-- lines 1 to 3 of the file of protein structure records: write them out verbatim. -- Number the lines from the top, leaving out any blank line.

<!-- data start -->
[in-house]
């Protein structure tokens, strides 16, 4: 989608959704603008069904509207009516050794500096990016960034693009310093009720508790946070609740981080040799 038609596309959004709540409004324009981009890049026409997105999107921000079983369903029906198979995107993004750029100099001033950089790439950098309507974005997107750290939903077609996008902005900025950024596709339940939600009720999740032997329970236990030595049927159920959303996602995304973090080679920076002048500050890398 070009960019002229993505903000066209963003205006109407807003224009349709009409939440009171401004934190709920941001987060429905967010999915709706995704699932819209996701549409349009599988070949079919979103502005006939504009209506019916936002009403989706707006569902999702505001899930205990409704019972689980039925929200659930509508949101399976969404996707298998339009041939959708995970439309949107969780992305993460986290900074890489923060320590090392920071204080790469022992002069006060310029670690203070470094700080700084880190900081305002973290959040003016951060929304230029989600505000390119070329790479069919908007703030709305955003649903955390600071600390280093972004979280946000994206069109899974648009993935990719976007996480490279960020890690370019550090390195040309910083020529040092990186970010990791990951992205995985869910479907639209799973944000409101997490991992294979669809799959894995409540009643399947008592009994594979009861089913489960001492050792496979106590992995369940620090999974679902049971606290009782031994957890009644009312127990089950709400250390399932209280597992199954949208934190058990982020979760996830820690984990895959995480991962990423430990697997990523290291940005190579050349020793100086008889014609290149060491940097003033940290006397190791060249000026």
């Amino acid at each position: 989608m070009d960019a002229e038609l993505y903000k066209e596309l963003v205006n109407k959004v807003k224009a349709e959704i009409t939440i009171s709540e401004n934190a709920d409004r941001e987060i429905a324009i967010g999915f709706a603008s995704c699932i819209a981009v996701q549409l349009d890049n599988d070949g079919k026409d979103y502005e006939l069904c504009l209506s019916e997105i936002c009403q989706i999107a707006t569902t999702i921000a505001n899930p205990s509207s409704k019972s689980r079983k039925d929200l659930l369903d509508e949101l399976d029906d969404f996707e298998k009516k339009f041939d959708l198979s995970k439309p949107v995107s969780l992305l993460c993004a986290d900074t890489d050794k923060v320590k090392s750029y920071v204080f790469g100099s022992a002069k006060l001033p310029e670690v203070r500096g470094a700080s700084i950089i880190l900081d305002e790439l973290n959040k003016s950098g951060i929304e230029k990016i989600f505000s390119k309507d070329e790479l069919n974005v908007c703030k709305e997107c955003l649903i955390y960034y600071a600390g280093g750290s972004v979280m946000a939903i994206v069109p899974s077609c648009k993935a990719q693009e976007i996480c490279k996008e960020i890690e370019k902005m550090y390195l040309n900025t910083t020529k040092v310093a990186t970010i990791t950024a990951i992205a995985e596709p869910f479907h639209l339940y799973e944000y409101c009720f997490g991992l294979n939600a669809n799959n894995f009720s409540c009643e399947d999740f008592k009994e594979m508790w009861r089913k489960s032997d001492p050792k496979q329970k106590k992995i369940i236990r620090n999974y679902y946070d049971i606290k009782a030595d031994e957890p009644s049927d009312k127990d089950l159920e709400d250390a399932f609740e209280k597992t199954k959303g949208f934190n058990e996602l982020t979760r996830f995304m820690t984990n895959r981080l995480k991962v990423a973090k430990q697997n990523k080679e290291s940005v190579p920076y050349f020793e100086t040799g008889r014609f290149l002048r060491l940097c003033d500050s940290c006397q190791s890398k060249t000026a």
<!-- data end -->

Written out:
[in-house]
């Protein structure tokens, strides 16, 4: 989608959704603008069904509207009516050794500096990016960034693009310093009720508790946070609740981080040799 038609596309959004709540409004324009981009890049026409997105999107921000079983369903029906198979995107993004750029100099001033950089790439950098309507974005997107750290939903077609996008902005900025950024596709339940939600009720999740032997329970236990030595049927159920959303996602995304973090080679920076002048500050890398 070009960019002229993505903000066209963003205006109407807003224009349709009409939440009171401004934190709920941001987060429905967010999915709706995704699932819209996701549409349009599988070949079919979103502005006939504009209506019916936002009403989706707006569902999702505001899930205990409704019972689980039925929200659930509508949101399976969404996707298998339009041939959708995970439309949107969780992305993460986290900074890489923060320590090392920071204080790469022992002069006060310029670690203070470094700080700084880190900081305002973290959040003016951060929304230029989600505000390119070329790479069919908007703030709305955003649903955390600071600390280093972004979280946000994206069109899974648009993935990719976007996480490279960020890690370019550090390195040309910083020529040092990186970010990791990951992205995985869910479907639209799973944000409101997490991992294979669809799959894995409540009643399947008592009994594979009861089913489960001492050792496979106590992995369940620090999974679902049971606290009782031994957890009644009312127990089950709400250390399932209280597992199954949208934190058990982020979760996830820690984990895959995480991962990423430990697997990523290291940005190579050349020793100086008889014609290149060491940097003033940290006397190791060249000026």
């Amino acid at each position: 989608m070009d960019a002229e038609l993505y903000k066209e596309l963003v205006n109407k959004v807003k224009a349709e959704i009409t939440i009171s709540e401004n934190a709920d409004r941001e987060i429905a324009i967010g999915f709706a603008s995704c699932i819209a981009v996701q549409l349009d890049n599988d070949g079919k026409d979103y502005e006939l069904c504009l209506s019916e997105i936002c009403q989706i999107a707006t569902t999702i921000a505001n899930p205990s509207s409704k019972s689980r079983k039925d929200l659930l369903d509508e949101l399976d029906d969404f996707e298998k009516k339009f041939d959708l198979s995970k439309p949107v995107s969780l992305l993460c993004a986290d900074t890489d050794k923060v320590k090392s750029y920071v204080f790469g100099s022992a002069k006060l001033p310029e670690v203070r500096g470094a700080s700084i950089i880190l900081d305002e790439l973290n959040k003016s950098g951060i929304e230029k990016i989600f505000s390119k309507d070329e790479l069919n974005v908007c703030k709305e997107c955003l649903i955390y960034y600071a600390g280093g750290s972004v979280m946000a939903i994206v069109p899974s077609c648009k993935a990719q693009e976007i996480c490279k996008e960020i890690e370019k902005m550090y390195l040309n900025t910083t020529k040092v310093a990186t970010i990791t950024a990951i992205a995985e596709p869910f479907h639209l339940y799973e944000y409101c009720f997490g991992l294979n939600a669809n799959n894995f009720s409540c009643e399947d999740f008592k009994e594979m508790w009861r089913k489960s032997d001492p050792k496979q329970k106590k992995i369940i236990r620090n999974y679902y946070d049971i606290k009782a030595d031994e957890p009644s049927d009312k127990d089950l159920e709400d250390a399932f609740e209280k597992t199954k959303g949208f934190n058990e996602l982020t979760r996830f995304m820690t984990n895959r981080l995480k991962v990423a973090k430990q697997n990523k080679e290291s940005v190579p920076y050349f020793e100086t040799g008889r014609f290149l002048r060491l940097c003033d500050s940290c006397q190791s890398k060249t000026a």